Since the 1960s, wearable technology has evolved from portable transistor radios and wristwatch calculators to everyday haptic clothing and fitness monitors. The wearable wave first took over the world through commercial devices designed to assist hobbyists and professionals in fitness and sports. Most wearables sense and record basic physiological functions like heart rate, respiratory rate, sleep cycles, and overall physical activity. They have therefore been seen as having limited potential in a real clinical or diagnostic context.
Surprisingly, in the last decade, healthcare has emerged as an important beneficiary of today’s increasingly sophisticated fitness and wellness trackers. Researchers discovered that the parameters monitored by wearables could contribute to identifying individuals at risk of specific medical conditions. For instance, irregular pulse rates as recorded by wearables have been shown to help identify a complex heart condition called atrial fibrillation (AF) that often manifests without symptoms and goes unnoticed in the critical early stages.
With more research into new applications of wearables, especially in cardiac health management, wearable technology has adapted rapidly to new challenges. The United States Food and Drug Administration (FDA) considers these devices no replacement to traditional diagnosis by a physician and at most having prediagnostic value. That is, while wearables cannot reliably diagnose a condition, they can help in screening for people who may be at risk of the condition. Through the course of daily activity, the device users could be alerted to unusual or erratic measures that would have otherwise gone unrecognized, thus prompting a visit to the doctor. With the rare exception of a few smartphone-linked heart rate monitors, no wearables have received the requisite FDA accreditation to be used as medical devices. Until now, that is.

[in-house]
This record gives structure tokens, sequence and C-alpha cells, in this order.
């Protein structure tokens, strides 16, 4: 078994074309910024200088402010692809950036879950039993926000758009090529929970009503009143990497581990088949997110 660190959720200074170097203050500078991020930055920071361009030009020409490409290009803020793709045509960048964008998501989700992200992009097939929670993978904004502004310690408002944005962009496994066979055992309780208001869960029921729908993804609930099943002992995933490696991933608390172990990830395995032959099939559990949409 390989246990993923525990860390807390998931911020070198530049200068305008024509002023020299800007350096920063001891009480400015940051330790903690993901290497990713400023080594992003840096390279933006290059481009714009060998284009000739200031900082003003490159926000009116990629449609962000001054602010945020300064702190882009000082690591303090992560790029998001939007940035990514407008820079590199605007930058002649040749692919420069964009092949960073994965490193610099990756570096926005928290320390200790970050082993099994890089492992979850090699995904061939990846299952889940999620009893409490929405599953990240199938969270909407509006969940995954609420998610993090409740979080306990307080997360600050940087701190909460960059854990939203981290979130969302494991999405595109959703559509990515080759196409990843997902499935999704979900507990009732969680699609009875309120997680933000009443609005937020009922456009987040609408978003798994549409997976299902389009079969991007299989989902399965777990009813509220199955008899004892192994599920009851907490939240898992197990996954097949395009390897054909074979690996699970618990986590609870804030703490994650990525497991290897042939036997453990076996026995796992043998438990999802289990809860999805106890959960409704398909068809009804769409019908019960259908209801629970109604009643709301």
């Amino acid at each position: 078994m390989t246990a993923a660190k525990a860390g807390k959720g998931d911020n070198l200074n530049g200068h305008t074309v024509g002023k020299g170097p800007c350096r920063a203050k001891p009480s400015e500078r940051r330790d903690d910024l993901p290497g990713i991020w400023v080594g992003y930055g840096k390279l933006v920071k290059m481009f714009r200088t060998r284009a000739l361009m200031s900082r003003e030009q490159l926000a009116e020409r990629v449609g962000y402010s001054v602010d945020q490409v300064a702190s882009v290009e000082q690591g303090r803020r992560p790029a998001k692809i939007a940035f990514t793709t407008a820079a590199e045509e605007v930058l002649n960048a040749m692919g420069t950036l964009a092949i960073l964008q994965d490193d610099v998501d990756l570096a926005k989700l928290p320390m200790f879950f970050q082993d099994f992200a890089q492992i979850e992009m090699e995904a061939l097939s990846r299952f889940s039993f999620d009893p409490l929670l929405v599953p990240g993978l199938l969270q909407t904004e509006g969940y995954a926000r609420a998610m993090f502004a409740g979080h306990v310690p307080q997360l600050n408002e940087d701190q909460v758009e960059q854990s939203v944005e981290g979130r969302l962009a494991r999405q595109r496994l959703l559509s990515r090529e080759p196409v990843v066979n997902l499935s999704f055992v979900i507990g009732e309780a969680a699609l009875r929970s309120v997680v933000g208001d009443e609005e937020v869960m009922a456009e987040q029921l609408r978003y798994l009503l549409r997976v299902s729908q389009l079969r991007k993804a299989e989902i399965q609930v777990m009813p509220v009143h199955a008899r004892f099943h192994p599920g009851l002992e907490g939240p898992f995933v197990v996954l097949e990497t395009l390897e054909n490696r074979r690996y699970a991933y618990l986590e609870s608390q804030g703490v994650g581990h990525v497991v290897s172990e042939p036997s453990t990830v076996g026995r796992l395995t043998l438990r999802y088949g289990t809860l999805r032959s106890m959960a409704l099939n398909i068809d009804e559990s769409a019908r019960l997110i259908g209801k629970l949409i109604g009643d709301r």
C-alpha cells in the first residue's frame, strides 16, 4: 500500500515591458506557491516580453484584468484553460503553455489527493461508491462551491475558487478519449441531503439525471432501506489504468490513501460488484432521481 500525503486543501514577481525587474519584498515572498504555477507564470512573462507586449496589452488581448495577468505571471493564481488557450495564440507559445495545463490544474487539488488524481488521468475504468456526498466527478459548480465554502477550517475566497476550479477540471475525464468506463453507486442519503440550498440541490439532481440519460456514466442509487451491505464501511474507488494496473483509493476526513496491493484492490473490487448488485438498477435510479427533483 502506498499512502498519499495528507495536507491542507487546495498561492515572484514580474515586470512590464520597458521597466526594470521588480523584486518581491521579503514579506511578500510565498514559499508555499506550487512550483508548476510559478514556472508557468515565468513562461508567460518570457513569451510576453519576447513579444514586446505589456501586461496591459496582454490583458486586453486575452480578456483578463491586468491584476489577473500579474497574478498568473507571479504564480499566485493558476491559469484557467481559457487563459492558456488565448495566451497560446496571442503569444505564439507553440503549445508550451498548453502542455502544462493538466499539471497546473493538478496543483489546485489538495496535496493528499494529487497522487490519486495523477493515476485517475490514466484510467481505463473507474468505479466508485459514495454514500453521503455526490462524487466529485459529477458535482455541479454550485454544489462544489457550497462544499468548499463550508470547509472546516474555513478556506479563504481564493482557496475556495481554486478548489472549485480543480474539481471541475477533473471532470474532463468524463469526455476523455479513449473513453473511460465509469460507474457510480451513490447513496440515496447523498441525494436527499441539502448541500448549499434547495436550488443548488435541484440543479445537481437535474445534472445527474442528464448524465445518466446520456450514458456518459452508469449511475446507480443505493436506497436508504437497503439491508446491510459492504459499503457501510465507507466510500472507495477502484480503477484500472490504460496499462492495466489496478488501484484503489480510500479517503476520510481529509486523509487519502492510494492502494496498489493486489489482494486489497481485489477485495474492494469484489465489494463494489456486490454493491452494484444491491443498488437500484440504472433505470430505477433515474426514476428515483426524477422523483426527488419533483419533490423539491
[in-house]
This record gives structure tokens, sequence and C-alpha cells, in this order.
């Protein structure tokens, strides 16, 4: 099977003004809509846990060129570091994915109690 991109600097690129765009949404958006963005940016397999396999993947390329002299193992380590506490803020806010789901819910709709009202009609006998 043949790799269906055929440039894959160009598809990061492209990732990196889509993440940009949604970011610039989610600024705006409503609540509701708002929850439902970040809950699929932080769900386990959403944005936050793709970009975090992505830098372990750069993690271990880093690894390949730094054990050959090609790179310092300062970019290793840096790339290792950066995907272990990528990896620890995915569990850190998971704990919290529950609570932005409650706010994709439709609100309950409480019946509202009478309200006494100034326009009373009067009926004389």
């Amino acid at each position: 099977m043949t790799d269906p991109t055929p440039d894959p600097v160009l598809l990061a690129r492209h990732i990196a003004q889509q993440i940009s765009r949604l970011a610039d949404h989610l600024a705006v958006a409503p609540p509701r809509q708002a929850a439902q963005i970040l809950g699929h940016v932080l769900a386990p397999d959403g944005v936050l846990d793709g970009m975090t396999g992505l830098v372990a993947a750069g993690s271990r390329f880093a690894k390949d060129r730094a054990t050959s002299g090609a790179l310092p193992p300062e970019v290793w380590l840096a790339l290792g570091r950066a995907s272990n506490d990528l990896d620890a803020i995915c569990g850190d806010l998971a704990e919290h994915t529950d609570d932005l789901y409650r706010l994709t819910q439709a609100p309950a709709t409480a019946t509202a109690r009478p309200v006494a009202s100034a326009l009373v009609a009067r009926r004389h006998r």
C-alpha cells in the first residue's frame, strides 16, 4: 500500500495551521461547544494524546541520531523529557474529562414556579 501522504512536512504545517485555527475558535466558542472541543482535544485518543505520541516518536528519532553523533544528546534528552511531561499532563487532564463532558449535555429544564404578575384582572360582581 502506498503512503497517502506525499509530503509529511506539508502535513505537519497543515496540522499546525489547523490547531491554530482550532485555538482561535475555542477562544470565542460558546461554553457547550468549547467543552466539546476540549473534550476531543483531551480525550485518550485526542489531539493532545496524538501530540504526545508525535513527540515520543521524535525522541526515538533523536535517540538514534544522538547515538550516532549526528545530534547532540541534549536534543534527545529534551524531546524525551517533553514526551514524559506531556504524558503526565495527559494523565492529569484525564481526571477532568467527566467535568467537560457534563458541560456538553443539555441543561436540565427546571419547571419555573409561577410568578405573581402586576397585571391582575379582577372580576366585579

LIVMOR, Inc., a. Texas-based digital health solutions company, has received FDA clearance for a continuous heart monitoring wearable that can be prescribed by a physician. The LIVMOR Halo™ AF Detection System comprises the medical software, called the LIVMOR Halo +™ home monitoring system, integrated into the Samsung Gear S2 Smartwatch. This system continuously monitors pulse rhythms throughout the day to flag indicators of AF, even when the condition is asymptomatic or intermittent.
Dr. Subhash Banerjee, North Texas VA, a co-principal investigator in the clinical trial for the system identified the goal of their efforts to be cost-effective and clinically valuable monitoring of AF. Ken Persen, Founder & CEO, LIVMOR referred to this milestone as a major step toward achieving a “transformative patient-provider ecosystem that more proactively prevents, detects, and manages chronic conditions.”